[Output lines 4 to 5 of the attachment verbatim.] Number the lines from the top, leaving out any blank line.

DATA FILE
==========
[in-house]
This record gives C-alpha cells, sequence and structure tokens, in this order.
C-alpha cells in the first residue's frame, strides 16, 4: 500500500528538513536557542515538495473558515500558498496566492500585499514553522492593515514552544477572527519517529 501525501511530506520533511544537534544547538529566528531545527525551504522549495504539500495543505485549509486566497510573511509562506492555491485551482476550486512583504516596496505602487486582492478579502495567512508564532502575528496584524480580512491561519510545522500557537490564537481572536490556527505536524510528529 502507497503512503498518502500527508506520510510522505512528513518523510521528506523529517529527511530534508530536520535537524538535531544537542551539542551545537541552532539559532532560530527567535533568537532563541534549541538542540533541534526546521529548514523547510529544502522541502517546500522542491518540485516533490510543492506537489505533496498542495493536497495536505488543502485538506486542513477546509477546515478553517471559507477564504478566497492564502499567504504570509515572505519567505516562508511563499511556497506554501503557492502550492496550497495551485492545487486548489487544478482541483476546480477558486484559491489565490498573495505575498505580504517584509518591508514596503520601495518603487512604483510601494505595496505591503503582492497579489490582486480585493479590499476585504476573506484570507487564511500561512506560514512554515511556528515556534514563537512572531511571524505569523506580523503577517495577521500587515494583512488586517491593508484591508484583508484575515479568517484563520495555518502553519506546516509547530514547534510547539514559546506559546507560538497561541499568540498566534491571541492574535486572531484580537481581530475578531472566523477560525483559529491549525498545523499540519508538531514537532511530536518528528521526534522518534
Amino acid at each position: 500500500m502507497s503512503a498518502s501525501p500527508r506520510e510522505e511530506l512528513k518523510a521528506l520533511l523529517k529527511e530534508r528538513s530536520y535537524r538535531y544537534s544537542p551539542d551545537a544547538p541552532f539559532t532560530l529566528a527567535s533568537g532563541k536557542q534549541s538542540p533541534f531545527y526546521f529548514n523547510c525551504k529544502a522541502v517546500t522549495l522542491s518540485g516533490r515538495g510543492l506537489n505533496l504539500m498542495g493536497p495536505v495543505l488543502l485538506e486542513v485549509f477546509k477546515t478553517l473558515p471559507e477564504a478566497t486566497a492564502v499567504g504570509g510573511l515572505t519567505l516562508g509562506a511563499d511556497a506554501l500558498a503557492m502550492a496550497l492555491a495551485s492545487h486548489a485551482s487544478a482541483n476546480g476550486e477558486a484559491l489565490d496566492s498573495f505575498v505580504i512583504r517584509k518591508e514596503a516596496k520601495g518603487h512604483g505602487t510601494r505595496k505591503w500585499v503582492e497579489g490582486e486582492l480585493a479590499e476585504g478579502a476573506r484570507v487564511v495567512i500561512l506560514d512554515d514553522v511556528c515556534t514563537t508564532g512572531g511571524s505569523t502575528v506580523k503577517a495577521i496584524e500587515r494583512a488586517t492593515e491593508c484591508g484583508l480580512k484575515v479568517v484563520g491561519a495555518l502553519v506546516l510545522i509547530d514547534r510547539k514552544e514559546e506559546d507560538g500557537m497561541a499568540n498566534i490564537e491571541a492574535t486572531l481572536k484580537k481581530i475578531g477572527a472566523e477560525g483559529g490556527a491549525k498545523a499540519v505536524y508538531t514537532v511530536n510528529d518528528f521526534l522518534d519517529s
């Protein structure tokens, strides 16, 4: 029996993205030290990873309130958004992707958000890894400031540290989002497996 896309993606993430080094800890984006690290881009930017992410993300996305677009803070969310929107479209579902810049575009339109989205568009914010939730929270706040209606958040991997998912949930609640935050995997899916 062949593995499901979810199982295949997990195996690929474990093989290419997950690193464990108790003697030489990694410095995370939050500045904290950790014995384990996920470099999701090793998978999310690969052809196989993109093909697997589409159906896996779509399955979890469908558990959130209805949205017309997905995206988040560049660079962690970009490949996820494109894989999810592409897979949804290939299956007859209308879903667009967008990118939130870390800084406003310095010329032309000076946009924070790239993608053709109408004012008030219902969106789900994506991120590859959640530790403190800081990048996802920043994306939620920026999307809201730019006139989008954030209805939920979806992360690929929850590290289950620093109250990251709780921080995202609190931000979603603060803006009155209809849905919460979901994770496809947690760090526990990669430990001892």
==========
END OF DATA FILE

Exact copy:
Amino acid at each position: 500500500m502507497s503512503a498518502s501525501p500527508r506520510e510522505e511530506l512528513k518523510a521528506l520533511l523529517k529527511e530534508r528538513s530536520y535537524r538535531y544537534s544537542p551539542d551545537a544547538p541552532f539559532t532560530l529566528a527567535s533568537g532563541k536557542q534549541s538542540p533541534f531545527y526546521f529548514n523547510c525551504k529544502a522541502v517546500t522549495l522542491s518540485g516533490r515538495g510543492l506537489n505533496l504539500m498542495g493536497p495536505v495543505l488543502l485538506e486542513v485549509f477546509k477546515t478553517l473558515p471559507e477564504a478566497t486566497a492564502v499567504g504570509g510573511l515572505t519567505l516562508g509562506a511563499d511556497a506554501l500558498a503557492m502550492a496550497l492555491a495551485s492545487h486548489a485551482s487544478a482541483n476546480g476550486e477558486a484559491l489565490d496566492s498573495f505575498v505580504i512583504r517584509k518591508e514596503a516596496k520601495g518603487h512604483g505602487t510601494r505595496k505591503w500585499v503582492e497579489g490582486e486582492l480585493a479590499e476585504g478579502a476573506r484570507v487564511v495567512i500561512l506560514d512554515d514553522v511556528c515556534t514563537t508564532g512572531g511571524s505569523t502575528v506580523k503577517a495577521i496584524e500587515r494583512a488586517t492593515e491593508c484591508g484583508l480580512k484575515v479568517v484563520g491561519a495555518l502553519v506546516l510545522i509547530d514547534r510547539k514552544e514559546e506559546d507560538g500557537m497561541a499568540n498566534i490564537e491571541a492574535t486572531l481572536k484580537k481581530i475578531g477572527a472566523e477560525g483559529g490556527a491549525k498545523a499540519v505536524y508538531t514537532v511530536n510528529d518528528f521526534l522518534d519517529s
């Protein structure tokens, strides 16, 4: 029996993205030290990873309130958004992707958000890894400031540290989002497996 896309993606993430080094800890984006690290881009930017992410993300996305677009803070969310929107479209579902810049575009339109989205568009914010939730929270706040209606958040991997998912949930609640935050995997899916 062949593995499901979810199982295949997990195996690929474990093989290419997950690193464990108790003697030489990694410095995370939050500045904290950790014995384990996920470099999701090793998978999310690969052809196989993109093909697997589409159906896996779509399955979890469908558990959130209805949205017309997905995206988040560049660079962690970009490949996820494109894989999810592409897979949804290939299956007859209308879903667009967008990118939130870390800084406003310095010329032309000076946009924070790239993608053709109408004012008030219902969106789900994506991120590859959640530790403190800081990048996802920043994306939620920026999307809201730019006139989008954030209805939920979806992360690929929850590290289950620093109250990251709780921080995202609190931000979603603060803006009155209809849905919460979901994770496809947690760090526990990669430990001892």